I look forward to hearing Marc Maron’s voice every week. The 51-year-old comedian hosts a weekly podcast, entitled WTF, that makes me yearn for the days when you didn’t have to subscribe to anything to hear interesting people converse.
Though briefly a talk show host on the now-defunct Air America radio network, Maron has been earning his daily bread since 1987 as a stage performer of observational humor. The fact that you likely don’t know him as a stand-up comic indicates how well that part of his professional life has gone. Working in the wake of comics such as Lenny Bruce, George Carlin and Bill Hicks, Maron had trouble getting over to mass audiences, winning instead the career-squashing title of “comedian’s comedian.”
Like many comics, Maron has struggled with alcoholism, drugs and mental depression. Clean and sober now, the funny man was in a very unfunny place when he started podcasting in 2009. He was broke, divorced and thought about using the garage in back of his Los Angeles house as a place to stage his suicide. Instead, he set up the space as a makeshift studio and began recording long-form conversations with his fellow comedians for internet distribution.
Maron is no Terry Gross. His interviews probe deeply below the surfaces of his and his guests’ lives, more akin to confessionals than Q-and-A. (Fellow comic Louis C.K. was famously brought to tears during his 2010 visit, which Slate recently put at the top of its list of “The 25 Best Podcasts Ever.”
He’s doing something right. The WTF series has passed over 500 shows recorded and has logged over 100 million downloads. Though Maron talks with people in all aspects of show business now, his conversations with fellow comedians still intrigue me the most, and I paid special attention recently when he brought on Judd Apatow (Anchorman, Bridesmaids, Girls) to discuss the problems of The Coz, a situation the superstar comedy director and producer called “the saddest, most bizarre, in a way, Shakespearean episode that’s ever happened in show business.”
Bill Cosby was an American success story, starting off in the early 1960s telling jokes in New York clubs to help pay his tuition at Temple University, becoming a star through a series of best-selling comedy albums, jumping to TV in 1965 as the first African-American co-star of a drama series in I Spy, and ultimately becoming fantastically rich through the success of his network situation comedy, The Cosby Show, in the 1980s.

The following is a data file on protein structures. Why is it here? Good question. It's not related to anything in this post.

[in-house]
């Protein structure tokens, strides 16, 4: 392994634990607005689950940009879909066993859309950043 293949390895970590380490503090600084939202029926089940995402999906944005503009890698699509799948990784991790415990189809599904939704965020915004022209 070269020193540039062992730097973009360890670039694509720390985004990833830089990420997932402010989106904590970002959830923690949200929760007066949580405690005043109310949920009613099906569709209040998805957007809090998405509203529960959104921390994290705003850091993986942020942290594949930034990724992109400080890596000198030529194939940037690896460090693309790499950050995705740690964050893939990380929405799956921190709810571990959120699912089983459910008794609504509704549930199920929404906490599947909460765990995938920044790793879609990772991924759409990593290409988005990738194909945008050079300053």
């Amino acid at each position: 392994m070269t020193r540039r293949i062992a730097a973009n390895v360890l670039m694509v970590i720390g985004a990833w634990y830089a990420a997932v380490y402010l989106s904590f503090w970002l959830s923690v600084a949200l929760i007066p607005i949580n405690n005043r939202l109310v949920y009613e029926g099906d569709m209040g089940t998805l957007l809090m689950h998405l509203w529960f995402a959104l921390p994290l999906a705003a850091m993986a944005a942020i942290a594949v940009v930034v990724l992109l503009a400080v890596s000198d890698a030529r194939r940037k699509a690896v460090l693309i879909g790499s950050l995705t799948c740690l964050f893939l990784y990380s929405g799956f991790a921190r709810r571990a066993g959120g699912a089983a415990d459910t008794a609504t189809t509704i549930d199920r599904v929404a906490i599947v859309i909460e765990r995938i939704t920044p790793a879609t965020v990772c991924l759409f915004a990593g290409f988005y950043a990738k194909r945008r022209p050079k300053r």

On that show, Cosby played the part of an all-American dad, but his real life may have been significantly more complicated. In 1997, court testimony revealed that he had had an extramarital affair in the 1970s. Other accounts of infidelity followed, then more troubling ones, similar allegations from a growing number of women who say that the comedian encountered them, drugged them and sexually assaulted them.
Cosby is certainly not the first star accused of reprehensible behavior; only a year ago, Woody Allen’s adopted daughter alleged that he molested her when she was a child. However, where Allen has continued to ply his trade as a filmmaker (and just signed a deal with Amazon to write and direct a TV series), Cosby has experienced sanctions of a sort, with Netflix indefinitely postponing a live concert special, TV Land pulling its re-runs of The Cosby Show and NBC withdrawing from a deal to create a new situation comedy with him.
[An aside. NBC’s entertainment chairman told an industry gathering last week, as reported in Entertainment Weekly, “While over the years we heard some of those accusations…it didn’t seem to be the thing that was critical mass. When we realized there seemed to be so much more of it, it wasn’t something where we could go, ‘Oh, we’re not sure.’” He did not estimate exactly how many disturbing allegations of assault might represent critical mass in blowing up a development deal with a giant entertainment conglomerate.]
Refusing to address the allegations (save for a two-sentence statement to the New York Post in December), Cosby has continued to fulfill his schedule of performances, which sparked the podcast conversation between Maron and Apatow. Maron, who had not commented on the situation previously, said, “It’s very strange the feelings you have around coming to realize that somebody you’ve respected…is a sociopathic monster.” He objected specifically to Cosby joking at a Canadian performance that a woman leaving her seat to run to the bar should “be careful — don’t drink that around me.”
“Using the platform of stand-up comedy to…trivialize what he’s playing off as empty accusations is heinous,” Maron said. “Can I still say, well, he did some great comedy, but he’s this horrible rapist monster? Can I compartmentalize that? I don’t know.”
Apatow had no such conflicts. “I absolutely would like to see him in jail. That’s where people who commit sexual assaults go,” he said. “You just don’t want him having a blast, that’s how I look at it. I don’t want him running around getting standing ovations. At the very least, go in your mansion and disappear for the rest of your life. He shouldn’t be rewarded and applauded for raping that many women.”
Bill Cosby has entertained in the Magic City frequently, often on behalf of organizations such as Miles College and the United Negro College Fund, but I have scoured the Birmingham Times website in vain for local African-American commentary on The Coz. Judd Apatow, though, is not shy about sharing: “Yes, he did things that were very important in the Civil Rights Struggle, and he did great things. But he also did some things that were as evil as you can do on earth. There’s a lot of great people who fight for civil rights, and we don’t need him. We don’t need his legacy. There are a lot of other people we can look up to.”